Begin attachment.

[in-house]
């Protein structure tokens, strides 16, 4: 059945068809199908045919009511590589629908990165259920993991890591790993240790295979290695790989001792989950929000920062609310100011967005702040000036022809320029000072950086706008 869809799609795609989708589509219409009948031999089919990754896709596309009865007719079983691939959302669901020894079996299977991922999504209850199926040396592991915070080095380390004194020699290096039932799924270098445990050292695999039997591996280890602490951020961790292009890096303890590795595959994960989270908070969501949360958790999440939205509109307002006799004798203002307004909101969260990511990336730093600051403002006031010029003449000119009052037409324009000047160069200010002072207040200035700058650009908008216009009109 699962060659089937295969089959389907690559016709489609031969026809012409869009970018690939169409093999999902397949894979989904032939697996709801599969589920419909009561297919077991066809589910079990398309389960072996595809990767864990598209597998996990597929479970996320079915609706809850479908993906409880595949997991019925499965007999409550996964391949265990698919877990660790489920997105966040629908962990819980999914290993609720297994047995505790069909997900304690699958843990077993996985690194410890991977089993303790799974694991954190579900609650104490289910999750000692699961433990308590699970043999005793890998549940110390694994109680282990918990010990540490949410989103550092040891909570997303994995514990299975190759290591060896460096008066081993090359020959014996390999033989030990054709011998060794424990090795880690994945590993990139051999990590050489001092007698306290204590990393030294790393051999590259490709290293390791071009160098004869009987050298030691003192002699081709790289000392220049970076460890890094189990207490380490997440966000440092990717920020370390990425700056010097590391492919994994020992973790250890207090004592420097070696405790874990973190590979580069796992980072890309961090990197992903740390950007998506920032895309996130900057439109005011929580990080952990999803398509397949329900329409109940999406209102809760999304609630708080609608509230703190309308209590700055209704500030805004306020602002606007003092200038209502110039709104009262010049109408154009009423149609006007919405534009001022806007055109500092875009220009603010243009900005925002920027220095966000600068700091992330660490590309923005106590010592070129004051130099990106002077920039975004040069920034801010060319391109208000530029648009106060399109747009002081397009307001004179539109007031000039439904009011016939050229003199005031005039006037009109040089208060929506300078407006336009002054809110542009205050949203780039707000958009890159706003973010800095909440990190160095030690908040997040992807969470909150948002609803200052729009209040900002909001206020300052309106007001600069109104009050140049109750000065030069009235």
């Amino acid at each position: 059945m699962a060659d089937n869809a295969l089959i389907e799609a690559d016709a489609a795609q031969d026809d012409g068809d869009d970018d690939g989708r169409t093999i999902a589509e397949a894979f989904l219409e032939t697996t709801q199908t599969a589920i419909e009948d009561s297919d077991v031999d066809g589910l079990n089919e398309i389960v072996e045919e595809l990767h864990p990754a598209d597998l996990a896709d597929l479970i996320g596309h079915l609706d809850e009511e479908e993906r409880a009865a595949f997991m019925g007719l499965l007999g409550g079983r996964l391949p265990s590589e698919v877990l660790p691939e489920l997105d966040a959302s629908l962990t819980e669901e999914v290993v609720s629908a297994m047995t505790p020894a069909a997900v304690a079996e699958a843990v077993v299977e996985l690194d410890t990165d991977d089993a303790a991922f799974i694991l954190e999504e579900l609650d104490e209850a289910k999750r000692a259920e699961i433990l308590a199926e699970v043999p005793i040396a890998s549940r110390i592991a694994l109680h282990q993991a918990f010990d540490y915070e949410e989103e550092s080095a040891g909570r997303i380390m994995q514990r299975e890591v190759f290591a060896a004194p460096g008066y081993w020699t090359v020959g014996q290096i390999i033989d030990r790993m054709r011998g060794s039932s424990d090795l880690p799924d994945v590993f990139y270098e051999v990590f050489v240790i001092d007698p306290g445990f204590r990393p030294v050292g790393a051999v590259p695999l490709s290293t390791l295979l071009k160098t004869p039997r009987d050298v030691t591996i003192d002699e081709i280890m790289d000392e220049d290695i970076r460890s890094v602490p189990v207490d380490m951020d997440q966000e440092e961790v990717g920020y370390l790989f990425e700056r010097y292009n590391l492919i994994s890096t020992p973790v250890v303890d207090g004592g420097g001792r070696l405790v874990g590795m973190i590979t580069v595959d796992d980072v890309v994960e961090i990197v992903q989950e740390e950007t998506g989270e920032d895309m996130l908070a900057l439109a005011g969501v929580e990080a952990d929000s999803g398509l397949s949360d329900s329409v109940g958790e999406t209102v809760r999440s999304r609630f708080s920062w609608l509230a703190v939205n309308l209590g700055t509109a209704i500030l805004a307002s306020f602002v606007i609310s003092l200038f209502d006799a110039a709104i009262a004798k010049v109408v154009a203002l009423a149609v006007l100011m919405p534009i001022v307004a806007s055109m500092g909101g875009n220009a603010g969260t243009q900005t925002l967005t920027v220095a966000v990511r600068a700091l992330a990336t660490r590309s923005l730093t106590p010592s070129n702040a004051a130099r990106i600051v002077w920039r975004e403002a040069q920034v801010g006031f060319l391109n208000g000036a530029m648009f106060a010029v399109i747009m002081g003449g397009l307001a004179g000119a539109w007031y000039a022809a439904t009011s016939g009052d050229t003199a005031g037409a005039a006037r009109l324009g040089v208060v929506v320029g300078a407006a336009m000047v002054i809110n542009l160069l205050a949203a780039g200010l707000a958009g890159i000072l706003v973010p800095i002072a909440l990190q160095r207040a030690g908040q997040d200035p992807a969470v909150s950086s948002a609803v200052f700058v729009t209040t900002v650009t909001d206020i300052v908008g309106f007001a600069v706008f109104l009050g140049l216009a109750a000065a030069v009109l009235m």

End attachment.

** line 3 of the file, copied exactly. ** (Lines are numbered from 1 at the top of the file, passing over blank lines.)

């Amino acid at each position: 059945m699962a060659d089937n869809a295969l089959i389907e799609a690559d016709a489609a795609q031969d026809d012409g068809d869009d970018d690939g989708r169409t093999i999902a589509e397949a894979f989904l219409e032939t697996t709801q199908t599969a589920i419909e009948d009561s297919d077991v031999d066809g589910l079990n089919e398309i389960v072996e045919e595809l990767h864990p990754a598209d597998l996990a896709d597929l479970i996320g596309h079915l609706d809850e009511e479908e993906r409880a009865a595949f997991m019925g007719l499965l007999g409550g079983r996964l391949p265990s590589e698919v877990l660790p691939e489920l997105d966040a959302s629908l962990t819980e669901e999914v290993v609720s629908a297994m047995t505790p020894a069909a997900v304690a079996e699958a843990v077993v299977e996985l690194d410890t990165d991977d089993a303790a991922f799974i694991l954190e999504e579900l609650d104490e209850a289910k999750r000692a259920e699961i433990l308590a199926e699970v043999p005793i040396a890998s549940r110390i592991a694994l109680h282990q993991a918990f010990d540490y915070e949410e989103e550092s080095a040891g909570r997303i380390m994995q514990r299975e890591v190759f290591a060896a004194p460096g008066y081993w020699t090359v020959g014996q290096i390999i033989d030990r790993m054709r011998g060794s039932s424990d090795l880690p799924d994945v590993f990139y270098e051999v990590f050489v240790i001092d007698p306290g445990f204590r990393p030294v050292g790393a051999v590259p695999l490709s290293t390791l295979l071009k160098t004869p039997r009987d050298v030691t591996i003192d002699e081709i280890m790289d000392e220049d290695i970076r460890s890094v602490p189990v207490d380490m951020d997440q966000e440092e961790v990717g920020y370390l790989f990425e700056r010097y292009n590391l492919i994994s890096t020992p973790v250890v303890d207090g004592g420097g001792r070696l405790v874990g590795m973190i590979t580069v595959d796992d980072v890309v994960e961090i990197v992903q989950e740390e950007t998506g989270e920032d895309m996130l908070a900057l439109a005011g969501v929580e990080a952990d929000s999803g398509l397949s949360d329900s329409v109940g958790e999406t209102v809760r999440s999304r609630f708080s920062w609608l509230a703190v939205n309308l209590g700055t509109a209704i500030l805004a307002s306020f602002v606007i609310s003092l200038f209502d006799a110039a709104i009262a004798k010049v109408v154009a203002l009423a149609v006007l100011m919405p534009i001022v307004a806007s055109m500092g909101g875009n220009a603010g969260t243009q900005t925002l967005t920027v220095a966000v990511r600068a700091l992330a990336t660490r590309s923005l730093t106590p010592s070129n702040a004051a130099r990106i600051v002077w920039r975004e403002a040069q920034v801010g006031f060319l391109n208000g000036a530029m648009f106060a010029v399109i747009m002081g003449g397009l307001a004179g000119a539109w007031y000039a022809a439904t009011s016939g009052d050229t003199a005031g037409a005039a006037r009109l324009g040089v208060v929506v320029g300078a407006a336009m000047v002054i809110n542009l160069l205050a949203a780039g200010l707000a958009g890159i000072l706003v973010p800095i002072a909440l990190q160095r207040a030690g908040q997040d200035p992807a969470v909150s950086s948002a609803v200052f700058v729009t209040t900002v650009t909001d206020i300052v908008g309106f007001a600069v706008f109104l009050g140049l216009a109750a000065a030069v009109l009235m």